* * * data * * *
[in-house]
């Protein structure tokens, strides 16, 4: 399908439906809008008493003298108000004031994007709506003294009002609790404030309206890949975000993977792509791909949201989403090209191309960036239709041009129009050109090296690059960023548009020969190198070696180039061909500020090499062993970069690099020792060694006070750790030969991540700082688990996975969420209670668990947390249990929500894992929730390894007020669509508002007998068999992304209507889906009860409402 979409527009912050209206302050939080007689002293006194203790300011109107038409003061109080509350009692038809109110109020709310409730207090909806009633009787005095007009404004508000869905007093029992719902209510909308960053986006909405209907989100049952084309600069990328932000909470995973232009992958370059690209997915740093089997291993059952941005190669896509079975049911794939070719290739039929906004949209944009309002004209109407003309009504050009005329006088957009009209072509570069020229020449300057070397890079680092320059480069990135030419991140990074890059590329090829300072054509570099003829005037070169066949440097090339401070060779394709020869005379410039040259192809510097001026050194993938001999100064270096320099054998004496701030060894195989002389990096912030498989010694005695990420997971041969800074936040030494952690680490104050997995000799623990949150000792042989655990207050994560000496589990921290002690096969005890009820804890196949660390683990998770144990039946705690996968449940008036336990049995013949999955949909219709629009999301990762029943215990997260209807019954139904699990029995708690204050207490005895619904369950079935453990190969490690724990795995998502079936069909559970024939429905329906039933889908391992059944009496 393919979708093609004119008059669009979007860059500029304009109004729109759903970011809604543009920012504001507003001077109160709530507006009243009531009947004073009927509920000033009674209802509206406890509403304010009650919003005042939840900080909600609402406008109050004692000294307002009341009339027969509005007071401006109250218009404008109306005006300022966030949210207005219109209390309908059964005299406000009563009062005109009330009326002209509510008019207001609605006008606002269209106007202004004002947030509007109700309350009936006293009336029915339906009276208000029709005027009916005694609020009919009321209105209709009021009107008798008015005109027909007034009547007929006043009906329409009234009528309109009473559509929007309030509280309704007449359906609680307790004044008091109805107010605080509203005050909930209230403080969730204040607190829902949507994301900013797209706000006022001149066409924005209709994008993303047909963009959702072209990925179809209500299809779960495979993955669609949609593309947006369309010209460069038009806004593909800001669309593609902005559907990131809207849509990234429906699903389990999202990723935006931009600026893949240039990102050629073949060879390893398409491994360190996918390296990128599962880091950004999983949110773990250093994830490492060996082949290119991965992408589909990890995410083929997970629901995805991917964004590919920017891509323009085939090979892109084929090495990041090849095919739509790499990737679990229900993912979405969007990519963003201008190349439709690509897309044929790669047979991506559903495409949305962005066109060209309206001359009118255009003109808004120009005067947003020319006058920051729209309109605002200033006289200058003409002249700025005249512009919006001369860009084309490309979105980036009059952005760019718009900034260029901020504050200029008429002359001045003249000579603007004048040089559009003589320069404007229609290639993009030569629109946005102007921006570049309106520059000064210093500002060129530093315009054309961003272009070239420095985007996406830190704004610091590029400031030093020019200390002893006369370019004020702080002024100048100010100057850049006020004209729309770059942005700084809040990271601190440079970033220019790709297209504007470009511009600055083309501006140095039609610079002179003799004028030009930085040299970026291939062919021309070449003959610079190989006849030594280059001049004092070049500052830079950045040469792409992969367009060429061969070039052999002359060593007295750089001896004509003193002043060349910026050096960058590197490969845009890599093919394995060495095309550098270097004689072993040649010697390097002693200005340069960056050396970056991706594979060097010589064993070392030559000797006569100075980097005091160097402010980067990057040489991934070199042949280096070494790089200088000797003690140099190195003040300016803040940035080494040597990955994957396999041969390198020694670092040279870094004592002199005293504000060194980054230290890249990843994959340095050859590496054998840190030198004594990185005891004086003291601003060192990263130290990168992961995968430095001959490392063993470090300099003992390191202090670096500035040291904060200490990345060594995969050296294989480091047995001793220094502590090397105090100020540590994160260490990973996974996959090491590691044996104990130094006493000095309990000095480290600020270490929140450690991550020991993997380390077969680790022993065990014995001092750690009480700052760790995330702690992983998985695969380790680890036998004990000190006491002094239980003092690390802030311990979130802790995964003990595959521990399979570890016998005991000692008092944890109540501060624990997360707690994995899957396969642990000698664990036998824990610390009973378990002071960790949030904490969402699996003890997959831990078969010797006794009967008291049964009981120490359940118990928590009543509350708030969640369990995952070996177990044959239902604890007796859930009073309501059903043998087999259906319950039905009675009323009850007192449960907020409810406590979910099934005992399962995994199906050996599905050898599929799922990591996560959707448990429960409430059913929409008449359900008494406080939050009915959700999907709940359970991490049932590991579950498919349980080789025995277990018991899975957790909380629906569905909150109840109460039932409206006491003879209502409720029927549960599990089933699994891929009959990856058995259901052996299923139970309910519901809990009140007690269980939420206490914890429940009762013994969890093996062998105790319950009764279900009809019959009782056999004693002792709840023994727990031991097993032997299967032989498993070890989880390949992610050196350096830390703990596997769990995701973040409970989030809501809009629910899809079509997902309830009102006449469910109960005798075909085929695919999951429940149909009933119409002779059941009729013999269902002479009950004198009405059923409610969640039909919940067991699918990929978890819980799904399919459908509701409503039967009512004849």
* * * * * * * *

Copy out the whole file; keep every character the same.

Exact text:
[in-house]
């Protein structure tokens, strides 16, 4: 399908439906809008008493003298108000004031994007709506003294009002609790404030309206890949975000993977792509791909949201989403090209191309960036239709041009129009050109090296690059960023548009020969190198070696180039061909500020090499062993970069690099020792060694006070750790030969991540700082688990996975969420209670668990947390249990929500894992929730390894007020669509508002007998068999992304209507889906009860409402 979409527009912050209206302050939080007689002293006194203790300011109107038409003061109080509350009692038809109110109020709310409730207090909806009633009787005095007009404004508000869905007093029992719902209510909308960053986006909405209907989100049952084309600069990328932000909470995973232009992958370059690209997915740093089997291993059952941005190669896509079975049911794939070719290739039929906004949209944009309002004209109407003309009504050009005329006088957009009209072509570069020229020449300057070397890079680092320059480069990135030419991140990074890059590329090829300072054509570099003829005037070169066949440097090339401070060779394709020869005379410039040259192809510097001026050194993938001999100064270096320099054998004496701030060894195989002389990096912030498989010694005695990420997971041969800074936040030494952690680490104050997995000799623990949150000792042989655990207050994560000496589990921290002690096969005890009820804890196949660390683990998770144990039946705690996968449940008036336990049995013949999955949909219709629009999301990762029943215990997260209807019954139904699990029995708690204050207490005895619904369950079935453990190969490690724990795995998502079936069909559970024939429905329906039933889908391992059944009496 393919979708093609004119008059669009979007860059500029304009109004729109759903970011809604543009920012504001507003001077109160709530507006009243009531009947004073009927509920000033009674209802509206406890509403304010009650919003005042939840900080909600609402406008109050004692000294307002009341009339027969509005007071401006109250218009404008109306005006300022966030949210207005219109209390309908059964005299406000009563009062005109009330009326002209509510008019207001609605006008606002269209106007202004004002947030509007109700309350009936006293009336029915339906009276208000029709005027009916005694609020009919009321209105209709009021009107008798008015005109027909007034009547007929006043009906329409009234009528309109009473559509929007309030509280309704007449359906609680307790004044008091109805107010605080509203005050909930209230403080969730204040607190829902949507994301900013797209706000006022001149066409924005209709994008993303047909963009959702072209990925179809209500299809779960495979993955669609949609593309947006369309010209460069038009806004593909800001669309593609902005559907990131809207849509990234429906699903389990999202990723935006931009600026893949240039990102050629073949060879390893398409491994360190996918390296990128599962880091950004999983949110773990250093994830490492060996082949290119991965992408589909990890995410083929997970629901995805991917964004590919920017891509323009085939090979892109084929090495990041090849095919739509790499990737679990229900993912979405969007990519963003201008190349439709690509897309044929790669047979991506559903495409949305962005066109060209309206001359009118255009003109808004120009005067947003020319006058920051729209309109605002200033006289200058003409002249700025005249512009919006001369860009084309490309979105980036009059952005760019718009900034260029901020504050200029008429002359001045003249000579603007004048040089559009003589320069404007229609290639993009030569629109946005102007921006570049309106520059000064210093500002060129530093315009054309961003272009070239420095985007996406830190704004610091590029400031030093020019200390002893006369370019004020702080002024100048100010100057850049006020004209729309770059942005700084809040990271601190440079970033220019790709297209504007470009511009600055083309501006140095039609610079002179003799004028030009930085040299970026291939062919021309070449003959610079190989006849030594280059001049004092070049500052830079950045040469792409992969367009060429061969070039052999002359060593007295750089001896004509003193002043060349910026050096960058590197490969845009890599093919394995060495095309550098270097004689072993040649010697390097002693200005340069960056050396970056991706594979060097010589064993070392030559000797006569100075980097005091160097402010980067990057040489991934070199042949280096070494790089200088000797003690140099190195003040300016803040940035080494040597990955994957396999041969390198020694670092040279870094004592002199005293504000060194980054230290890249990843994959340095050859590496054998840190030198004594990185005891004086003291601003060192990263130290990168992961995968430095001959490392063993470090300099003992390191202090670096500035040291904060200490990345060594995969050296294989480091047995001793220094502590090397105090100020540590994160260490990973996974996959090491590691044996104990130094006493000095309990000095480290600020270490929140450690991550020991993997380390077969680790022993065990014995001092750690009480700052760790995330702690992983998985695969380790680890036998004990000190006491002094239980003092690390802030311990979130802790995964003990595959521990399979570890016998005991000692008092944890109540501060624990997360707690994995899957396969642990000698664990036998824990610390009973378990002071960790949030904490969402699996003890997959831990078969010797006794009967008291049964009981120490359940118990928590009543509350708030969640369990995952070996177990044959239902604890007796859930009073309501059903043998087999259906319950039905009675009323009850007192449960907020409810406590979910099934005992399962995994199906050996599905050898599929799922990591996560959707448990429960409430059913929409008449359900008494406080939050009915959700999907709940359970991490049932590991579950498919349980080789025995277990018991899975957790909380629906569905909150109840109460039932409206006491003879209502409720029927549960599990089933699994891929009959990856058995259901052996299923139970309910519901809990009140007690269980939420206490914890429940009762013994969890093996062998105790319950009764279900009809019959009782056999004693002792709840023994727990031991097993032997299967032989498993070890989880390949992610050196350096830390703990596997769990995701973040409970989030809501809009629910899809079509997902309830009102006449469910109960005798075909085929695919999951429940149909009933119409002779059941009729013999269902002479009950004198009405059923409610969640039909919940067991699918990929978890819980799904399919459908509701409503039967009512004849």